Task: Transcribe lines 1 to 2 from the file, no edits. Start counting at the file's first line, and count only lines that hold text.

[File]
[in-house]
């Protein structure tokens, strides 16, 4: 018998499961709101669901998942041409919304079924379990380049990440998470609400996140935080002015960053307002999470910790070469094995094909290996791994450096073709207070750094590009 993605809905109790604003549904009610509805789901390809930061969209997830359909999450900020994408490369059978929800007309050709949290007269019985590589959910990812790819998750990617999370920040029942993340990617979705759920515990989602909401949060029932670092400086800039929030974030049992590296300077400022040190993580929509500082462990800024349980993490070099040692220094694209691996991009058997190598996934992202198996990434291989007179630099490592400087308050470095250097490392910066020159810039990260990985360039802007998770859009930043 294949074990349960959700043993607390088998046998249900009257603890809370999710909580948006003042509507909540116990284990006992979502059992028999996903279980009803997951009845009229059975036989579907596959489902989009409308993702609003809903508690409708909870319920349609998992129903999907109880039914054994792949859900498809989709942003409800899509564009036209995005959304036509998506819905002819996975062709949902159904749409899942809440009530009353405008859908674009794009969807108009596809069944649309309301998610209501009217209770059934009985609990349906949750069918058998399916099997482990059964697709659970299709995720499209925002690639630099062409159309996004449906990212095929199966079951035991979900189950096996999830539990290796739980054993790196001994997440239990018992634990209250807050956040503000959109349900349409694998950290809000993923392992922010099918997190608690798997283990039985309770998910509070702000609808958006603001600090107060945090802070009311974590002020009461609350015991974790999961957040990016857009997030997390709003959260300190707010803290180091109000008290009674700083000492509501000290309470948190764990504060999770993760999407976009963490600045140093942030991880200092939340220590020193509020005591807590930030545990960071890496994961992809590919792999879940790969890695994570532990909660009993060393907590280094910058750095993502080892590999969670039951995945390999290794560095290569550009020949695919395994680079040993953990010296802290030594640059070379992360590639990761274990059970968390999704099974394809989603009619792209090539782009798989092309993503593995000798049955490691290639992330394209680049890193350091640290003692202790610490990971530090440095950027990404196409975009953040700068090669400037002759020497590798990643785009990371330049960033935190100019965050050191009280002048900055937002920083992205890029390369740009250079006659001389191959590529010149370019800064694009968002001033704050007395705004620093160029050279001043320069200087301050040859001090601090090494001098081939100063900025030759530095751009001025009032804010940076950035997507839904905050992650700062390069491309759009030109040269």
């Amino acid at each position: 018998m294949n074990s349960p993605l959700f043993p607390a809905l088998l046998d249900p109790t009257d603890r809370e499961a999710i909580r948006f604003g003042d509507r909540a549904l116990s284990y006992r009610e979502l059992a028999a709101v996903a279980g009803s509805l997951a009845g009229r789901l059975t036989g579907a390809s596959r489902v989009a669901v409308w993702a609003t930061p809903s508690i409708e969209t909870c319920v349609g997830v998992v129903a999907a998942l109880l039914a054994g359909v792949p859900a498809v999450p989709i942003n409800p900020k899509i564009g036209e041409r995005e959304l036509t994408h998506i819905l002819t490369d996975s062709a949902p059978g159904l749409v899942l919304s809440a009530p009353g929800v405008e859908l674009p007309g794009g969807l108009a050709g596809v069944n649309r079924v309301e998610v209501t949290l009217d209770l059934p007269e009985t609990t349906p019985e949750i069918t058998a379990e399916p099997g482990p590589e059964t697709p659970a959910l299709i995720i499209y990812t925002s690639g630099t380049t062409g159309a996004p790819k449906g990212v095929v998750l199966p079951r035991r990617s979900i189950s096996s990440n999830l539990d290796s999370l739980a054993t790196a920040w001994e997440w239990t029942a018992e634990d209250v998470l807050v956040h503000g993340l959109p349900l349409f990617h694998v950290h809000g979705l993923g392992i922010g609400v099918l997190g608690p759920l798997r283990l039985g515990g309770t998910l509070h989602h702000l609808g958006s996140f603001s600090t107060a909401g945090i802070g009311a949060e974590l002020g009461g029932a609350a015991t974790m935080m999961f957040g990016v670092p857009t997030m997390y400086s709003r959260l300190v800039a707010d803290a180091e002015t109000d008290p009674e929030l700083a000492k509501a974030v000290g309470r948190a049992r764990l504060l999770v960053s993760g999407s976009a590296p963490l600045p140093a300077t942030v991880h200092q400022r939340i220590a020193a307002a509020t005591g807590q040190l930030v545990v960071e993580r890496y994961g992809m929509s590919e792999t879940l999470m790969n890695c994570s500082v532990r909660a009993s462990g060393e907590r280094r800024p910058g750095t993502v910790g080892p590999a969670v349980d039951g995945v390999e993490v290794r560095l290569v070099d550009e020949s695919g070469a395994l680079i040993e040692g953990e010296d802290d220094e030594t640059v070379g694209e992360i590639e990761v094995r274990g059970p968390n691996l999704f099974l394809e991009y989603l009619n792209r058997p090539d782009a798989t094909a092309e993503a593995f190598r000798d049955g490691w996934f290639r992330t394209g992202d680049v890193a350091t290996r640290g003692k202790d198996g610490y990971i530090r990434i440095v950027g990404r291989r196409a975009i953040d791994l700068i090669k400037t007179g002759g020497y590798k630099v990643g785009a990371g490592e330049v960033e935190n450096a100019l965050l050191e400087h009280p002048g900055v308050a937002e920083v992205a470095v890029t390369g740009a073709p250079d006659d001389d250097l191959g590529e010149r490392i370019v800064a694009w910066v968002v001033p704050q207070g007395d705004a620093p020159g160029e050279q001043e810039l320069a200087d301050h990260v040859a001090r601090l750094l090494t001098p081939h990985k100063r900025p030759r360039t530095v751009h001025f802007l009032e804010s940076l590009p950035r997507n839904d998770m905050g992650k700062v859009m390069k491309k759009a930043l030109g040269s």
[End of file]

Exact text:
[in-house]
């Protein structure tokens, strides 16, 4: 018998499961709101669901998942041409919304079924379990380049990440998470609400996140935080002015960053307002999470910790070469094995094909290996791994450096073709207070750094590009 993605809905109790604003549904009610509805789901390809930061969209997830359909999450900020994408490369059978929800007309050709949290007269019985590589959910990812790819998750990617999370920040029942993340990617979705759920515990989602909401949060029932670092400086800039929030974030049992590296300077400022040190993580929509500082462990800024349980993490070099040692220094694209691996991009058997190598996934992202198996990434291989007179630099490592400087308050470095250097490392910066020159810039990260990985360039802007998770859009930043 294949074990349960959700043993607390088998046998249900009257603890809370999710909580948006003042509507909540116990284990006992979502059992028999996903279980009803997951009845009229059975036989579907596959489902989009409308993702609003809903508690409708909870319920349609998992129903999907109880039914054994792949859900498809989709942003409800899509564009036209995005959304036509998506819905002819996975062709949902159904749409899942809440009530009353405008859908674009794009969807108009596809069944649309309301998610209501009217209770059934009985609990349906949750069918058998399916099997482990059964697709659970299709995720499209925002690639630099062409159309996004449906990212095929199966079951035991979900189950096996999830539990290796739980054993790196001994997440239990018992634990209250807050956040503000959109349900349409694998950290809000993923392992922010099918997190608690798997283990039985309770998910509070702000609808958006603001600090107060945090802070009311974590002020009461609350015991974790999961957040990016857009997030997390709003959260300190707010803290180091109000008290009674700083000492509501000290309470948190764990504060999770993760999407976009963490600045140093942030991880200092939340220590020193509020005591807590930030545990960071890496994961992809590919792999879940790969890695994570532990909660009993060393907590280094910058750095993502080892590999969670039951995945390999290794560095290569550009020949695919395994680079040993953990010296802290030594640059070379992360590639990761274990059970968390999704099974394809989603009619792209090539782009798989092309993503593995000798049955490691290639992330394209680049890193350091640290003692202790610490990971530090440095950027990404196409975009953040700068090669400037002759020497590798990643785009990371330049960033935190100019965050050191009280002048900055937002920083992205890029390369740009250079006659001389191959590529010149370019800064694009968002001033704050007395705004620093160029050279001043320069200087301050040859001090601090090494001098081939100063900025030759530095751009001025009032804010940076950035997507839904905050992650700062390069491309759009030109040269």